FOOD FOR THOUGHT: On Workaholism & Worship

Some food for thought for you on this fine Friday. As we enter into the weekend, may our eyes be opened to God at play with us and creation. – Jessica

Kathleen Norris On Workaholism & Worship:

Workaholism is the opposite of humility, and to an unhumble literary workaholic such as myself, morning devotions can feel useless, not nearly as important as getting about my business early in the day. I know from bitter experience that when I allow busy little doings to fill the precious time of early morning, when contemplation might flourish, I open the doors to the demon of acedia. Noon becomes a blur — no time, no time — the wolfing down of a sandwich as I listen to the morning’s phone messages and plan the afternoon’s errands. When evening comes, I am so exhausted that vespers have become impossible. It is as if I have taken the world’s weight on my shoulders and am too greedy, and too foolish, to surrender it to God.

…Worship grounds me again in the real world of God’s creation, dislodging me from whatever world I have imagined for myself. I have come to believe that when we despair of praise, when the wonder of creation and our place in it are lost to us, it’s often because we’ve lost sight of our true role as creatures — we have tried to do too much, pretending to be in such control of things that we are indispensable. It’s a hedge against mortality and, if you’re like me, you take a kind of comfort in being busy. The danger is that we will come to feel too useful, so full of purpose and the necessity of fulfilling obligations that we lose sight of God’s play with creation and with ourselves.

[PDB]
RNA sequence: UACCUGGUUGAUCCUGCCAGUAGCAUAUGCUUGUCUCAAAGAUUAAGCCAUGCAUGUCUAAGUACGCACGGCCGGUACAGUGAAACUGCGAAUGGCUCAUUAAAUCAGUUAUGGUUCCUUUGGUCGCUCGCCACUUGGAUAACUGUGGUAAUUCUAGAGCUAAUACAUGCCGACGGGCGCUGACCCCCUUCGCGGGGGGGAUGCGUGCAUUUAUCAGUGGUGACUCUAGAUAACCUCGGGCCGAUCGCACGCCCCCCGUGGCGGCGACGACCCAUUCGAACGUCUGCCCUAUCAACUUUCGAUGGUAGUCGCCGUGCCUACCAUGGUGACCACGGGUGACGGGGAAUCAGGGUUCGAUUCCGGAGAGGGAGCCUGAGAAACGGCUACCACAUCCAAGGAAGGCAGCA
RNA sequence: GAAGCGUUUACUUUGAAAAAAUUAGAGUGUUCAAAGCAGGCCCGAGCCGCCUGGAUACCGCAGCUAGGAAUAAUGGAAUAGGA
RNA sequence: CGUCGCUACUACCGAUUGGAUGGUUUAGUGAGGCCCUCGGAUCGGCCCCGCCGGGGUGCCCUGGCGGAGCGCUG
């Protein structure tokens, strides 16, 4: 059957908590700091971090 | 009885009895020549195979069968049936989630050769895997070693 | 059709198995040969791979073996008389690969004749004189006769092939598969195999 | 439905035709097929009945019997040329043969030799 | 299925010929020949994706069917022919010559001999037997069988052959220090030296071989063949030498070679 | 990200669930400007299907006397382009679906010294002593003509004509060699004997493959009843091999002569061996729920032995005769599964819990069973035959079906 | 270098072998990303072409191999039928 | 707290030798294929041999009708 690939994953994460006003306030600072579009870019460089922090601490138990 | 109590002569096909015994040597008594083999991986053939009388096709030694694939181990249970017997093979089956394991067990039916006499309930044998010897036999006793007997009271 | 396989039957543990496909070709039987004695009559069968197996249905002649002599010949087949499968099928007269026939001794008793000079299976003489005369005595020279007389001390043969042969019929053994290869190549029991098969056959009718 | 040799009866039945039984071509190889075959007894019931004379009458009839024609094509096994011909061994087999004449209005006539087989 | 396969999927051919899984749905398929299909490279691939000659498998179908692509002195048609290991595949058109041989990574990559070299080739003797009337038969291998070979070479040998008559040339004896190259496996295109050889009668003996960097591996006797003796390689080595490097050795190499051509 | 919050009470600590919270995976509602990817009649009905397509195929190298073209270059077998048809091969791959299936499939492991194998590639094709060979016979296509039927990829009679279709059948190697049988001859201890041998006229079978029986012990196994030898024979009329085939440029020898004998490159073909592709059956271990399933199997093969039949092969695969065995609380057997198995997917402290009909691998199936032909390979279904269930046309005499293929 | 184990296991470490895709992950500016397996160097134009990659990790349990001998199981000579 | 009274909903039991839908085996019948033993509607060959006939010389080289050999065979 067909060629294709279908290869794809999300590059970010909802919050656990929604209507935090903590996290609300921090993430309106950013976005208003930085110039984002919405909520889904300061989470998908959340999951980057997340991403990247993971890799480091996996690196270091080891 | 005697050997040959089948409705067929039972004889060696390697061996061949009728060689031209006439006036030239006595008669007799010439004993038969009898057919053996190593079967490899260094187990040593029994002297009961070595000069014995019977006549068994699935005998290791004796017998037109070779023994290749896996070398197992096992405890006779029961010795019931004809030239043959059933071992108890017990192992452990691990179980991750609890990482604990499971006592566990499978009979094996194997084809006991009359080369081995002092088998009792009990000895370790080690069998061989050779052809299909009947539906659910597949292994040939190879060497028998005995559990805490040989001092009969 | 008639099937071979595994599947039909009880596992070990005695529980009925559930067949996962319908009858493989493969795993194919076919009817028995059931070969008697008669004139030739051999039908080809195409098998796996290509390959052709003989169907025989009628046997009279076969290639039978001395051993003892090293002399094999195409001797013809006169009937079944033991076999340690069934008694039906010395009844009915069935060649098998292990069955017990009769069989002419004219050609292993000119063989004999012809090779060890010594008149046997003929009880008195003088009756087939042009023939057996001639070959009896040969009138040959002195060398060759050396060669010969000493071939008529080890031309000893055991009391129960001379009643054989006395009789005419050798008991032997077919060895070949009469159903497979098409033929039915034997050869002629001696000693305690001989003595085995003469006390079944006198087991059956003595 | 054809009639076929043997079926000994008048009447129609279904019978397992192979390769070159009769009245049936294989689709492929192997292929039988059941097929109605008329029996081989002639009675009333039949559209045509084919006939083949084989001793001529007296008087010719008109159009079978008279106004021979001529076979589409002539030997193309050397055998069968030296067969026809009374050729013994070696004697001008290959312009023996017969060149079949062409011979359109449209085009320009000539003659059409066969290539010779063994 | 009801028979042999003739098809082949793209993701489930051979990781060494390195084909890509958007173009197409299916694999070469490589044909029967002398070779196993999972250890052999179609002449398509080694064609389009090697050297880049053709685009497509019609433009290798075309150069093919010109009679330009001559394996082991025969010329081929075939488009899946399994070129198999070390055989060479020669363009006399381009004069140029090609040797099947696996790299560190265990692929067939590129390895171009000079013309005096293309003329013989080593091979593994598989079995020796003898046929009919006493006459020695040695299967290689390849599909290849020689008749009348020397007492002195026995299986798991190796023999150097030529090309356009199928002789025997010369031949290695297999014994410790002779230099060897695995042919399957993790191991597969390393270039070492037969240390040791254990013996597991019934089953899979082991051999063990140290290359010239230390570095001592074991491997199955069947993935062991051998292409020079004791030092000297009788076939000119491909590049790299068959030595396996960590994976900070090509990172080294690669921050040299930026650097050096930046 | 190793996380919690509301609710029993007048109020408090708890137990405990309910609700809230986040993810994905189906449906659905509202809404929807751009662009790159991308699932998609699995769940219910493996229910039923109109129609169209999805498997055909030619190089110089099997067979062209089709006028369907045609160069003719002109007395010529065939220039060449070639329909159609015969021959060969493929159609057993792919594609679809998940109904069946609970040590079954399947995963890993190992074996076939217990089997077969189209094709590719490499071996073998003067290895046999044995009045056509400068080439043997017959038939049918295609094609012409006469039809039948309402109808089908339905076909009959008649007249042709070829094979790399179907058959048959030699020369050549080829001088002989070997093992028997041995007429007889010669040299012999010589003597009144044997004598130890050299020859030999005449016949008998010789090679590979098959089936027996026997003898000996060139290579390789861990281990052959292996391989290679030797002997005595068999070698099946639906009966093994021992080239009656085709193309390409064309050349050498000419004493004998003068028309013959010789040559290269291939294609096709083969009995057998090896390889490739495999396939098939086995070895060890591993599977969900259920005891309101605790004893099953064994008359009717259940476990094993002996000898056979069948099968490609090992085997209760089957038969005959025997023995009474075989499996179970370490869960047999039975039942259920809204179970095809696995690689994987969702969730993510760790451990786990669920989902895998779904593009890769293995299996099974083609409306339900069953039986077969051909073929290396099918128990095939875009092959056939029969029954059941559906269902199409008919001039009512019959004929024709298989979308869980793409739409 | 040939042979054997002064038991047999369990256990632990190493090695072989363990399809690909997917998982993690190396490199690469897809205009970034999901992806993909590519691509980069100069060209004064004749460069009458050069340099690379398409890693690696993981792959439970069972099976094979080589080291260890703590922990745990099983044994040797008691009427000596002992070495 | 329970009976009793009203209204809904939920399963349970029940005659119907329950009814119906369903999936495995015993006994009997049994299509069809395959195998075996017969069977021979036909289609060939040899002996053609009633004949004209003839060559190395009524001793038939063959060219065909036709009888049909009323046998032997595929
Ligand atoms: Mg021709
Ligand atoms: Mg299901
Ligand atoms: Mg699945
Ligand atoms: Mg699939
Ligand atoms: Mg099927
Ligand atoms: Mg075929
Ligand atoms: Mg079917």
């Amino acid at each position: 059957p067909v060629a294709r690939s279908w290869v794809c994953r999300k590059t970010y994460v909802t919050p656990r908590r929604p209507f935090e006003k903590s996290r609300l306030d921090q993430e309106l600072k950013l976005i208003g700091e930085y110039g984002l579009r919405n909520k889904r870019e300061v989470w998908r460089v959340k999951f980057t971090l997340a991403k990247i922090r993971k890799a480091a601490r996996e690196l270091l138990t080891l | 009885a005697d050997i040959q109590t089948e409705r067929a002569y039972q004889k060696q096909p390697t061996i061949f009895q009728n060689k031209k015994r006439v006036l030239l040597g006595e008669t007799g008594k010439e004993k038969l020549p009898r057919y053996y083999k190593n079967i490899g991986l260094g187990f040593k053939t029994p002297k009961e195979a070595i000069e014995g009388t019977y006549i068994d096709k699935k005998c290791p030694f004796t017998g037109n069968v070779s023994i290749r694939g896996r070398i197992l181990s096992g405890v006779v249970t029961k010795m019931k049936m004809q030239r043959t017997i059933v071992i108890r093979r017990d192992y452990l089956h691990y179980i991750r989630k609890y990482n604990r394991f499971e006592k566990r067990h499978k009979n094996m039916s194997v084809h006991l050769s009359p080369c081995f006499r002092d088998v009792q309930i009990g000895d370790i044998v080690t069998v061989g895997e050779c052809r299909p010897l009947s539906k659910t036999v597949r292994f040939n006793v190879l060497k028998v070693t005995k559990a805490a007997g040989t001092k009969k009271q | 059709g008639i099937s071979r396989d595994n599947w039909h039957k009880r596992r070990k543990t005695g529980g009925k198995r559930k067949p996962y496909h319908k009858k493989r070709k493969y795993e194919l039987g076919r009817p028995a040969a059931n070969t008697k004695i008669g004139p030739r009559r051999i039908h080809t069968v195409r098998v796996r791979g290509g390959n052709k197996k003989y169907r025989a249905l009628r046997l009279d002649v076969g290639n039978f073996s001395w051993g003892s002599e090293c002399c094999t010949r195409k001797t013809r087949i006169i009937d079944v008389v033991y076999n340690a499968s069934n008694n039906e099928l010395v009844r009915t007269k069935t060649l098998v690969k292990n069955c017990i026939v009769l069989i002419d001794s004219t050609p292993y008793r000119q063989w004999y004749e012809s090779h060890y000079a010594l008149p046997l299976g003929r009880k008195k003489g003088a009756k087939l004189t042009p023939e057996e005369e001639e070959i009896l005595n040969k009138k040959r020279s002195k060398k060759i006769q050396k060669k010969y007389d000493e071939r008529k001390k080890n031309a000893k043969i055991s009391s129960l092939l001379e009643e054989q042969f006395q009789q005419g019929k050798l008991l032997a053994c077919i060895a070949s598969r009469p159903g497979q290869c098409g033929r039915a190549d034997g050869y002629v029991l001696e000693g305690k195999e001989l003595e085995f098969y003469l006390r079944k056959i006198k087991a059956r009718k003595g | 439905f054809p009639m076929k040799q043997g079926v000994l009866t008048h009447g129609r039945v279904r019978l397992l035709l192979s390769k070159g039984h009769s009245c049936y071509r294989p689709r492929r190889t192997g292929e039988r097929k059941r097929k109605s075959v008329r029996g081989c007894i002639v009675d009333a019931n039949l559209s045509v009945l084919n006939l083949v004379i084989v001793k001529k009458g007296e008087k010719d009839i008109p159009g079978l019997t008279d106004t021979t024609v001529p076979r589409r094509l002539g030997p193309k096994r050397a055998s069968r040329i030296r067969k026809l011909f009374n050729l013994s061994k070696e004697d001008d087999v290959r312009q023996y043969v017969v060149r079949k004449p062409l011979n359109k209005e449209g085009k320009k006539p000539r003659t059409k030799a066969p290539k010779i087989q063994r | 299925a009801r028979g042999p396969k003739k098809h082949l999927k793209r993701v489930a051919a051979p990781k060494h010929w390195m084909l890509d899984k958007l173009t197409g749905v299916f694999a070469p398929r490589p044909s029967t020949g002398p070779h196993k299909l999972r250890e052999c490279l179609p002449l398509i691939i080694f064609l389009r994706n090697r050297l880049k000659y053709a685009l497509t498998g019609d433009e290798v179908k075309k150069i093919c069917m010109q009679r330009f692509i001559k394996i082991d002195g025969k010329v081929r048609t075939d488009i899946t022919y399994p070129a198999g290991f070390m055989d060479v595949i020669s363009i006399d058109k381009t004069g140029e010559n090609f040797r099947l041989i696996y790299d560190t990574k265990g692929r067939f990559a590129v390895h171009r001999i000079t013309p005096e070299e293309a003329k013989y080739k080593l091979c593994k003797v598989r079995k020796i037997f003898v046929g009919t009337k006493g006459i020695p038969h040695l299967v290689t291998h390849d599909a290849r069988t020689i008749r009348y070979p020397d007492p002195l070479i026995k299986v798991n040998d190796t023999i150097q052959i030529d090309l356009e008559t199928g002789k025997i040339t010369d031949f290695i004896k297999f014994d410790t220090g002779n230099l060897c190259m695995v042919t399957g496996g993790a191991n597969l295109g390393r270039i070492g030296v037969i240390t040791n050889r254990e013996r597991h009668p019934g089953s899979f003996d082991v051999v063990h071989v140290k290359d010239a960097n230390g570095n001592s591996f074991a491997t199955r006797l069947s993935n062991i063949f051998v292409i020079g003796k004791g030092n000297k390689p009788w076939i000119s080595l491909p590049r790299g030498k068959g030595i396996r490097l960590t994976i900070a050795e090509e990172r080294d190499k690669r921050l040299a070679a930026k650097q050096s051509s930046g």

– An excerpt from The Quotidian Mysteries: Laundry, Liturgy and “Women’s Work,” pp. 25-26

Image courtesy of KROMKRATHOG /

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